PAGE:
11022016, 05:47 AM
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RE: Short & Sweet Math Challenge #21: Powers that be
HP 50g, 181.5 bytes, 14 seconds. Only 6 constants, though.
Best regards, Gerson. %%HP: T(3)A(R)F(.); \<< 1. 6. FOR i i X SWAP ^ [ 1. 1. 1. ] X PEVAL * [ 1. 0. 1. ] X PEVAL + EVAL DUP 'X' ZEROS DUP TYPE IF THEN OBJ\> DROP NIP END NEXT \>> TEVAL 'X^3.+0.*X^2.+1.*X1.' 1.32471795724 'X^4.+1.*X^3.+0.*X^2.1.' 1.3802775691 'X^5.+1.*X^4.+1.*X^3.+X^2.1.' 1.44326879127 'X^6.+1.*X^5.+1.*X^4.+X^2.1.' 1.50159480354 'X^7.+1.*X^6.+1.*X^5.+X^2.1.' 1.54521564973 'X^8.+1.*X^7.+1.*X^6.+X^2.1.' 1.57367896839 s:14.0446 

11022016, 07:16 AM
Post: #3




RE: Short & Sweet Math Challenge #21: Powers that be
Welcome back Valentin and S&SMC!
Greetings, Massimo +×÷ ↔ left is right and right is wrong 

11022016, 01:48 PM
(This post was last modified: 11022016 01:55 PM by JF Garnier.)
Post: #4




RE: Short & Sweet Math Challenge #21: Powers that be
Hi Valentin,
I'm very happy to read you again in this forum ! One question: From the output examples here: (11022016 01:13 AM)Valentin Albillo Wrote:it seems that null polynomial coefficients are allowed, not only +1 or 1, Is it correct? JF 

11022016, 02:00 PM
Post: #5




RE: Short & Sweet Math Challenge #21: Powers that be
Hello Valentin,
Welcome back and thanks for another very interesting challenge. Some of the newer forum members may not be familiar with your past challenges. Back in 2005, I assembled the first eleven of these into a single PDF file. I never did update it. You are up to 21 now. I guess I need to spend a little time getting it updated to 21. Please see the following forum post for a link to the PDF file of the first 11: SSMC PDF Bill Smithville, NJ 

11022016, 10:08 PM
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RE: Short & Sweet Math Challenge #21: Powers that be
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Hi, Gerson ! I'm truly glad to get your always valuable contributions to one of my S&SMC's, as in the good old times. A few comments: (11022016 05:47 AM)Gerson W. Barbosa Wrote: HP 50g, 181.5 bytes, 14 seconds. Only 6 constants, though. Why only 6 ? Not being versed in RPL I don't fully understand your code but I also don't see any reference to the maximum degree for the polynomials, which should be 8. Quote:'X^3.+0.*X^2.+1.*X1.' 1.32471795724 Also, even within this limited range, your program is missing two constants, one between 1.50.. and 1.54.. and another between 1.54.. and 1.57.., perhaps due to the typo that JF pointed out (which I duly corrected) about the coefficients being 1, 0, or +1 (the '0' was missing in my OP). Thnaks for your continued interest and best regards. V. . Find All My HPrelated Materials here: Valentin Albillo's HP Collection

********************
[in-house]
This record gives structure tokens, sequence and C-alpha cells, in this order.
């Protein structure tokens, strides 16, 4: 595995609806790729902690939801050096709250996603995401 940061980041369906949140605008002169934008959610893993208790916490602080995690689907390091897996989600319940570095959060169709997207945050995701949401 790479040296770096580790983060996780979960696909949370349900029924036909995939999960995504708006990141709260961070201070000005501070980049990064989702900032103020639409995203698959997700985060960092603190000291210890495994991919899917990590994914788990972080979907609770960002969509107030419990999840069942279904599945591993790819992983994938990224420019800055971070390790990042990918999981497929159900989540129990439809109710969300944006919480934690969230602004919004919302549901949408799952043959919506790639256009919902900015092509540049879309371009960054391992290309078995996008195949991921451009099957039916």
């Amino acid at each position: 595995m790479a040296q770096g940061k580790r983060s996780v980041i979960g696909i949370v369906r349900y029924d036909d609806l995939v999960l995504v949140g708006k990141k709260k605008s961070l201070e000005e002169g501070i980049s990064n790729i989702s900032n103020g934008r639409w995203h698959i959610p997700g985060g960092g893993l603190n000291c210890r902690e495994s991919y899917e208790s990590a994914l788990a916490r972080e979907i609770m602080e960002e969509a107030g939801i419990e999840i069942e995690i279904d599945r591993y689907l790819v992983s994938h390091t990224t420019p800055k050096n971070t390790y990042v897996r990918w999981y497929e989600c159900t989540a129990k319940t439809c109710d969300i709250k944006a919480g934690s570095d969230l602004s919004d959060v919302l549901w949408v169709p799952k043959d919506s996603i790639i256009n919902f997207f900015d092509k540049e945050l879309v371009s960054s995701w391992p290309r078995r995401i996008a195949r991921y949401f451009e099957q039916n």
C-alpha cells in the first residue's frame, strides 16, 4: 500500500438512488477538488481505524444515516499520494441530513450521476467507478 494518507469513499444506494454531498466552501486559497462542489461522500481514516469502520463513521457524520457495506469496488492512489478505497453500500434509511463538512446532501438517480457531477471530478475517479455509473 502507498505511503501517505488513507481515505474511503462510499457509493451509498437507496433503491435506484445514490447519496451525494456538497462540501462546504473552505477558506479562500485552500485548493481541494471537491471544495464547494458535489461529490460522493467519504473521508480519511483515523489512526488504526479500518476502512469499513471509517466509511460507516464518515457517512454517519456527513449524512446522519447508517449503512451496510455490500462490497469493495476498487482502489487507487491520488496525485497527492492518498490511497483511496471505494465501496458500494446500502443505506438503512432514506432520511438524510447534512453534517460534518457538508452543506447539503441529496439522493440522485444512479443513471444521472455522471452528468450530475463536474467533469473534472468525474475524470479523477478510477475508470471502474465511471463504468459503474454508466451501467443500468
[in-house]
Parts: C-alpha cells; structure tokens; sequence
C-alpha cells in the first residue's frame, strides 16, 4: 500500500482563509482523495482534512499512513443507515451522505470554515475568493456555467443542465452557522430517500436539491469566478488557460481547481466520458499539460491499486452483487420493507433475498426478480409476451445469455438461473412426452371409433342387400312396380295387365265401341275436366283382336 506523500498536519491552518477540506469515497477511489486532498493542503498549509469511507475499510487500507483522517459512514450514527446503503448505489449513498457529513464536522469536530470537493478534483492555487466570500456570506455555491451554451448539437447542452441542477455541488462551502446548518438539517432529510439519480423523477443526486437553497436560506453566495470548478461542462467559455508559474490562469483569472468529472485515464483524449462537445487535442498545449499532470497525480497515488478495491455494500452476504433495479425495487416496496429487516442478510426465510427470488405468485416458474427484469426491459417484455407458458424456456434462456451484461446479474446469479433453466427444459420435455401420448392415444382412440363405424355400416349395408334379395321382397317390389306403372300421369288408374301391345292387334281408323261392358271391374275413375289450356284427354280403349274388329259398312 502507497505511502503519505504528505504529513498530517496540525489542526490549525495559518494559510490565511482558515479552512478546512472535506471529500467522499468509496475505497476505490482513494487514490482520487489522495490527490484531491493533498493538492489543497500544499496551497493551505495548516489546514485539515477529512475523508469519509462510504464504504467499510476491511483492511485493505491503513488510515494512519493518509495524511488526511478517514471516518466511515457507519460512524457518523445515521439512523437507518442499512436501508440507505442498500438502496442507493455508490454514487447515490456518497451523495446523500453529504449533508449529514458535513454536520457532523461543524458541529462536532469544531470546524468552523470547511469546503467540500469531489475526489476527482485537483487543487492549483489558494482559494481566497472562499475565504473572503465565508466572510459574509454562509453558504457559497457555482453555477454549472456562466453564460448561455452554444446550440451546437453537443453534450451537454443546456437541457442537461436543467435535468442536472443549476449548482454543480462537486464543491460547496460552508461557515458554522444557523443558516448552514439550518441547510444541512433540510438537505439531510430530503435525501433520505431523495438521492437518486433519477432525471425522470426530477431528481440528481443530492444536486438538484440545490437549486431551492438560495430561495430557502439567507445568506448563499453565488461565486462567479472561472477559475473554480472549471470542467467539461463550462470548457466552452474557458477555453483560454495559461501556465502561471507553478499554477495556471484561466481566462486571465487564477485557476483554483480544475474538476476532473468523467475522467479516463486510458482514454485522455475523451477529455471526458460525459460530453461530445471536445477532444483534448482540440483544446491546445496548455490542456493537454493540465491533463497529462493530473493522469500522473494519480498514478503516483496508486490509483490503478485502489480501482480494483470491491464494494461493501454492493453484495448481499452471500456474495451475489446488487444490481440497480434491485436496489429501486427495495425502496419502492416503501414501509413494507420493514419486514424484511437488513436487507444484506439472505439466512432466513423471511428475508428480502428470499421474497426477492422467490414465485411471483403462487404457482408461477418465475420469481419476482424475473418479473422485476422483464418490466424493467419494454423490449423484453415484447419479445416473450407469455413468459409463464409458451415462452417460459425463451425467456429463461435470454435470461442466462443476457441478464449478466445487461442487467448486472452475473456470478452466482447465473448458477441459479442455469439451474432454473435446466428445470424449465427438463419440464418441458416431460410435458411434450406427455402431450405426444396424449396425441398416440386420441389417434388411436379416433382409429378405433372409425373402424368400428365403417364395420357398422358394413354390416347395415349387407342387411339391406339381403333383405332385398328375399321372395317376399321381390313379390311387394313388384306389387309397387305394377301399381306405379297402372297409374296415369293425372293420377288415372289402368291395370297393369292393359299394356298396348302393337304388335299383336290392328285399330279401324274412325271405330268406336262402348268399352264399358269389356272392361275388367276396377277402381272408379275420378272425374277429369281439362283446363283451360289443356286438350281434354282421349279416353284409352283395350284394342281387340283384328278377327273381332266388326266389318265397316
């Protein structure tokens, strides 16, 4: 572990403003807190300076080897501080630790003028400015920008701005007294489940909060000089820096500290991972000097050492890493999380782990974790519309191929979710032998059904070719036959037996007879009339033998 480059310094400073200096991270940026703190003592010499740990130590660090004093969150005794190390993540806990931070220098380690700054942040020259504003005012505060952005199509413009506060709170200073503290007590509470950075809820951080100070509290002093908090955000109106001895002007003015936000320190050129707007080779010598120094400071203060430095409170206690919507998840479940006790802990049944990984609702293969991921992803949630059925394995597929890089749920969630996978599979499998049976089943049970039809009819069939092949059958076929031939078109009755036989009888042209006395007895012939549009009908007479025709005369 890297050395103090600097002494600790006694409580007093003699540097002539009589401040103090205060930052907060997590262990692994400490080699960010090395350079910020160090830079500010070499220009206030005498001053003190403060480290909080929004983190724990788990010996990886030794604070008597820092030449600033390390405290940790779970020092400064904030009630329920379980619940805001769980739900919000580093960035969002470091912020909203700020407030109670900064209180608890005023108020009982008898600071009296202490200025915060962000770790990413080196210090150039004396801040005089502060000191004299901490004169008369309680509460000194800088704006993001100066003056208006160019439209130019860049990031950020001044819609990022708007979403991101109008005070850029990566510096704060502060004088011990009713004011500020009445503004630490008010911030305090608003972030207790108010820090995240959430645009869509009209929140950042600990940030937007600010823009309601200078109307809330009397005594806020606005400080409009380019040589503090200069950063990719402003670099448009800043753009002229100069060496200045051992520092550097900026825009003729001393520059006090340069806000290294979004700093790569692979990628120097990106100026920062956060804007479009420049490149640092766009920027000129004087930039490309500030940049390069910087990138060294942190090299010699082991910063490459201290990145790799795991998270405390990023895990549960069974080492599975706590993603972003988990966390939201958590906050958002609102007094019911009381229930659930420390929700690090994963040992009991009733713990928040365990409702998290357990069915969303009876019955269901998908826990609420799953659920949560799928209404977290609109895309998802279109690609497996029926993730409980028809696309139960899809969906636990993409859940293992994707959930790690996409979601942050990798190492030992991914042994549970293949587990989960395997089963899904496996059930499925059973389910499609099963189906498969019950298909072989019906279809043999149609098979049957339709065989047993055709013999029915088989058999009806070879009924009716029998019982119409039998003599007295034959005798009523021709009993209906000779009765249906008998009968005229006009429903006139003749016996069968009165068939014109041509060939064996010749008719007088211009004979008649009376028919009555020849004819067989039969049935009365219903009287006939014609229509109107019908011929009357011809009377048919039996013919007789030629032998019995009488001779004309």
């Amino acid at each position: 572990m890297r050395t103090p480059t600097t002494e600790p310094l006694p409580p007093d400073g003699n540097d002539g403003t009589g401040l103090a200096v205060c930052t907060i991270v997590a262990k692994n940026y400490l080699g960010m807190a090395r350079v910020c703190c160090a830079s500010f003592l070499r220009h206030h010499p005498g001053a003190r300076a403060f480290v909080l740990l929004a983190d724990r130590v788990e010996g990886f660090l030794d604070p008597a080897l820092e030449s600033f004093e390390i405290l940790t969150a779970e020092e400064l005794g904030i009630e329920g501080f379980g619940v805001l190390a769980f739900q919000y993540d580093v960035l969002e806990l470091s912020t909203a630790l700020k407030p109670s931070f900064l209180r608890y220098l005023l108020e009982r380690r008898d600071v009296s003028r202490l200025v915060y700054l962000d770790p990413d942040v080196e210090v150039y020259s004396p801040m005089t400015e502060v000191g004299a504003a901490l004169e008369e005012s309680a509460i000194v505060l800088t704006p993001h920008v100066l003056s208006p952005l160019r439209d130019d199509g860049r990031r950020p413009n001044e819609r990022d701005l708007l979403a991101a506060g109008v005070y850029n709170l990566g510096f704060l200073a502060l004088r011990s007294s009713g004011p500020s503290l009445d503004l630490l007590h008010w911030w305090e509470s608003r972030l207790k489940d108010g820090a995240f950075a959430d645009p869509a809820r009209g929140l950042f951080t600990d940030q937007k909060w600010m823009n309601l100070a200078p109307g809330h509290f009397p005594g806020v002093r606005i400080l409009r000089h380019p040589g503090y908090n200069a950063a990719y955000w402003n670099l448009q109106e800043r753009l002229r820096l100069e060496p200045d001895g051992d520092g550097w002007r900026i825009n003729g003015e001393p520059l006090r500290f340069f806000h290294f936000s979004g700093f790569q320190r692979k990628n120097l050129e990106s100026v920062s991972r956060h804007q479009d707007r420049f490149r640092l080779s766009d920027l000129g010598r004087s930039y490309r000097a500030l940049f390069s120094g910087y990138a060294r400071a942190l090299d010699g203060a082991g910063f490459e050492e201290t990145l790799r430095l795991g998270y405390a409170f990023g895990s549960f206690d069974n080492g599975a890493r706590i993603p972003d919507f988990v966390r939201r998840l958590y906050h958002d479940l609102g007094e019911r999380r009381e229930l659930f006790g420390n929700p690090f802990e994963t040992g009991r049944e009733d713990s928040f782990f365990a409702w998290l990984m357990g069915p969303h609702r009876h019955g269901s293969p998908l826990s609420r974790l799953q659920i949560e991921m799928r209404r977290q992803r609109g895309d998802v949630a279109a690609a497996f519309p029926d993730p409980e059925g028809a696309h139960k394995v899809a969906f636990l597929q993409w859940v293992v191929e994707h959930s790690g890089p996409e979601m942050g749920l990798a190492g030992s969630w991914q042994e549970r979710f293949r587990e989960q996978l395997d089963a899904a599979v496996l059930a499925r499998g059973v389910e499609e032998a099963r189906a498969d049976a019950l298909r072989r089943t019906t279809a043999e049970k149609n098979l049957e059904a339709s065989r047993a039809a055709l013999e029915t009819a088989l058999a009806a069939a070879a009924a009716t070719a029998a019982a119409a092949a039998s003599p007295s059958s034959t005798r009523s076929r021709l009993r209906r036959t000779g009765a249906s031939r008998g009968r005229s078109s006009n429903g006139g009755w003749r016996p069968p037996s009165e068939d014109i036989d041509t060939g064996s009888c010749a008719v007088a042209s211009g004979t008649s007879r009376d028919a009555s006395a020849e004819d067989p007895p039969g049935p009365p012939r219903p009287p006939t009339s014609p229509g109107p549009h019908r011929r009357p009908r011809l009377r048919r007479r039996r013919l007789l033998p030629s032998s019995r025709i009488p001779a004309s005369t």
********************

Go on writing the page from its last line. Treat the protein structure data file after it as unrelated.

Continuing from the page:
11022016, 10:14 PM
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RE: Short & Sweet Math Challenge #21: Powers that be
Hi, Massimo !: (11022016 07:16 AM)Massimo Gnerucci Wrote: Welcome back Valentin and S&SMC! Thank you very much for your kind welcome, much appreciated. Perhaps you'd consider contributing your very own solution to the present challenge ? It's just a warmer, there are many interesting ones ahead ! Best regards. V. Find All My HPrelated Materials here: Valentin Albillo's HP Collection 

11022016, 10:22 PM
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RE: Short & Sweet Math Challenge #21: Powers that be
Hi, JeanFrançois !: Thanks a lot for your kind comment and continued interest in my posts, much appreciated. (11022016 01:48 PM)JF Garnier Wrote: One question: Yes, of course, my bad, thanks for pointing it out to me, I've already corrected it in my original post. I was going to write that the absolute value of the integer coefficients had to be up to and including 1 but decided instead to just enumerate them and the '0' was simply left out. Thanks and here's hoping for your own solution to this challenge, it would be an amazing way to start the "second season" ! ... 8D Best regards. V. Find All My HPrelated Materials here: Valentin Albillo's HP Collection 

11022016, 10:39 PM
Post: #9




RE: Short & Sweet Math Challenge #21: Powers that be